Bangladesh Fire and Building Safety and Workers' Rights Updates

Agreement reached to release imprisoned Bangladeshi union leaders, but crisis not fully resolved

Photo: IndustriALL

On February 23, Bangladeshi unions affiliated with IndustriALL Bangladesh Council reached an agreement with the Bangladesh Garment Manufacturers and Exporters Association (BGMEA) and the Ministry of Labour for the release on bail of the remaining union leaders still imprisoned for their alleged association with a wage strike in December 2016.

Pressure mounts for end to anti-union repression in Bangladesh

The Clean Clothes Campaign and International Labor Rights Forum announced today that because of continuing anti-union repression in Bangladesh, five major apparel brands – H&M, Inditex (Zara), C&A, NEXT and Tchibo – and the UK’s Ethical Trading Initiative have pulled out of the February 25 Dhaka Apparel Summit, which will be hosted by the Bangladesh Garment Manufacturers and Exporters Association (BGMEA).

Brands must intervene to win release of imprisoned labour leaders in Bangladesh

Twenty-two human and labour rights organizations from around the world are calling on international apparel brands to press for the release of unjustly imprisoned Bangladeshi union leaders and worker rights advocates and the reinstatement of 1,500 workers suspended or terminated for taking part in a wage strike.

Alliance for Bangladesh Worker Safety overstates progress; workers’ lives at risk

More than three and a half years after 1,134 workers died in the Rana Plaza building collapse, major apparel brands and retailers that are members of the Alliance for Bangladesh Worker Safety, including Walmart, Gap, Target, VF Corporation, and Canada’s Hudson’s Bay Company, are way behind in ensuring that their Bangladesh supplier factories are safe, says a new report from four labour rights organizations.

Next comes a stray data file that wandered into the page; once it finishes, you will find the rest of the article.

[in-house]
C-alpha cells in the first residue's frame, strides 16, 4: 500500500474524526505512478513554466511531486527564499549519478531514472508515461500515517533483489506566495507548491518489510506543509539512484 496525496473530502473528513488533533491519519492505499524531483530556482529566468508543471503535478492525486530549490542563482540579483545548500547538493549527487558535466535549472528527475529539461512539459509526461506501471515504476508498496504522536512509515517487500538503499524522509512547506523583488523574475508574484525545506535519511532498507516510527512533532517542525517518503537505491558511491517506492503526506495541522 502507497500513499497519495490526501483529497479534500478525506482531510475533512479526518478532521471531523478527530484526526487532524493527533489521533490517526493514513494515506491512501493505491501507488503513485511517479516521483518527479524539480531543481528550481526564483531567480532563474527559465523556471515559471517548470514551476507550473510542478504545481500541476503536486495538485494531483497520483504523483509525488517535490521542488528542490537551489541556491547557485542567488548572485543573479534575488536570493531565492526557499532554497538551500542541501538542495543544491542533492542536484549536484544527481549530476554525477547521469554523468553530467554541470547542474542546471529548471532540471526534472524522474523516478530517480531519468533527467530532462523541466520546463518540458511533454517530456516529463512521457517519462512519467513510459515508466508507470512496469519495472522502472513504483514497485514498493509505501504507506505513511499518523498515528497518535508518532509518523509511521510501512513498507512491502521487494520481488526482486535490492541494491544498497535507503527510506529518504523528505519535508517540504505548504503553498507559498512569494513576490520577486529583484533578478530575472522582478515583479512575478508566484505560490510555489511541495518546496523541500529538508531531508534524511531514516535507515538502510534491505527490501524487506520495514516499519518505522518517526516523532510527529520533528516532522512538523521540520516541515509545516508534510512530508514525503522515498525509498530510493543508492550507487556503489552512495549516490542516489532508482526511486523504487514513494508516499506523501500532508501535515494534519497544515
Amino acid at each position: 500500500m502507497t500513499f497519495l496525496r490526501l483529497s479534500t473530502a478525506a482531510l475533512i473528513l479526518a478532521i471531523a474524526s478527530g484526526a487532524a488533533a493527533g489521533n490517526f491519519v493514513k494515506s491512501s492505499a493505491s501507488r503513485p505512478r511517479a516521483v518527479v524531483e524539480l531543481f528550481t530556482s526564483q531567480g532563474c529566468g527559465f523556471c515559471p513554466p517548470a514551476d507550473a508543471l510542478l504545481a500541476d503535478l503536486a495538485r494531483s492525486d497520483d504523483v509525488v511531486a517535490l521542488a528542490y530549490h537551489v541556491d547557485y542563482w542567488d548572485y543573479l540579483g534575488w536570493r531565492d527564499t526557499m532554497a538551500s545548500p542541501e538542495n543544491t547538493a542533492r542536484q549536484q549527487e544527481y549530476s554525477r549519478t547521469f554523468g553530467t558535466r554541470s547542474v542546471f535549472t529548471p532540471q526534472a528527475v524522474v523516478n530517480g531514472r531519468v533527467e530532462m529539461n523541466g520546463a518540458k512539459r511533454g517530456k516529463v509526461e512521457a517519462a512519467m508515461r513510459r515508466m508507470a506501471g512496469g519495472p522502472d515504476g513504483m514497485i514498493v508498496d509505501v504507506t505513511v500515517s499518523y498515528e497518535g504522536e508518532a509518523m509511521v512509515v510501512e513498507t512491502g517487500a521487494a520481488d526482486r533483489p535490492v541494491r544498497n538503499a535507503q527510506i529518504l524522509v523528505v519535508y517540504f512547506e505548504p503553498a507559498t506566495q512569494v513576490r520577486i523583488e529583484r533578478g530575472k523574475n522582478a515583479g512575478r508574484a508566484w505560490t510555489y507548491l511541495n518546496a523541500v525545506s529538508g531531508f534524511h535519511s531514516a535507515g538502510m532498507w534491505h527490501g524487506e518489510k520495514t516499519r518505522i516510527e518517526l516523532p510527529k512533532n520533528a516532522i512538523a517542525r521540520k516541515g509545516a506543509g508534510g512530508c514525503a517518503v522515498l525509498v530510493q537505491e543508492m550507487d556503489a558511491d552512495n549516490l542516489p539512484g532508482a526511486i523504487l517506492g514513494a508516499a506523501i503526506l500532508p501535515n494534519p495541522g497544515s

Three years after Rana Plaza: What has and hasn’t changed for Bangladeshi garment workers?

Photo: Pieter Van de Boogert

April 24, 2016 was the third anniversary of the Rana Plaza building collapse, in which over 1,100 workers were killed and approximately 2,500 injured in the worst industrial disaster in the history of the garment industry.

Three years later, what has changed for the injured workers and the families of those who died, and for the young women and men who continue to work in the industry?

Compensation

Bangladeshi factories remain unsafe: H&M suppliers fail on deadlines to address safety hazards

As Swedish fashion giant H&M prepares to announce a predicted increase in their profits for 2015, labour rights groups are calling on the company to do more to protect garment workers in Bangladesh, after a review of H&M’s strategic suppliers shows that severe delays in carrying out urgent and vital building repairs continue to leave tens of thousands of workers at risk of death and injury.

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